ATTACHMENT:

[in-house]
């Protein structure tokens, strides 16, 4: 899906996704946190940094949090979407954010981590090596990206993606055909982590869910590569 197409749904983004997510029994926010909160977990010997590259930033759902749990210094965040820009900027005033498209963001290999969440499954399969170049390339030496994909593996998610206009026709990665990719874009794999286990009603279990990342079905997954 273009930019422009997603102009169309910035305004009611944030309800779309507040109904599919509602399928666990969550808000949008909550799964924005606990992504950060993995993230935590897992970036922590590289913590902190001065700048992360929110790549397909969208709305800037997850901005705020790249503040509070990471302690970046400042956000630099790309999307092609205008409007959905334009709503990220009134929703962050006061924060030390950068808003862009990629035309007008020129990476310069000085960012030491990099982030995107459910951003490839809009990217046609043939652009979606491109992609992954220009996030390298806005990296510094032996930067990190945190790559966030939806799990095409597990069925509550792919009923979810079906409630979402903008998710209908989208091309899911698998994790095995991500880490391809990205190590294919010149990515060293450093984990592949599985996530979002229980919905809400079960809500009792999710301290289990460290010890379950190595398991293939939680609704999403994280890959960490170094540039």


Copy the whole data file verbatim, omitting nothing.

[in-house]
């Protein structure tokens, strides 16, 4: 899906996704946190940094949090979407954010981590090596990206993606055909982590869910590569 197409749904983004997510029994926010909160977990010997590259930033759902749990210094965040820009900027005033498209963001290999969440499954399969170049390339030496994909593996998610206009026709990665990719874009794999286990009603279990990342079905997954 273009930019422009997603102009169309910035305004009611944030309800779309507040109904599919509602399928666990969550808000949008909550799964924005606990992504950060993995993230935590897992970036922590590289913590902190001065700048992360929110790549397909969208709305800037997850901005705020790249503040509070990471302690970046400042956000630099790309999307092609205008409007959905334009709503990220009134929703962050006061924060030390950068808003862009990629035309007008020129990476310069000085960012030491990099982030995107459910951003490839809009990217046609043939652009979606491109992609992954220009996030390298806005990296510094032996930067990190945190790559966030939806799990095409597990069925509550792919009923979810079906409630979402903008998710209908989208091309899911698998994790095995991500880490391809990205190590294919010149990515060293450093984990592949599985996530979002229980919905809400079960809500009792999710301290289990460290010890379950190595398991293939939680609704999403994280890959960490170094540039």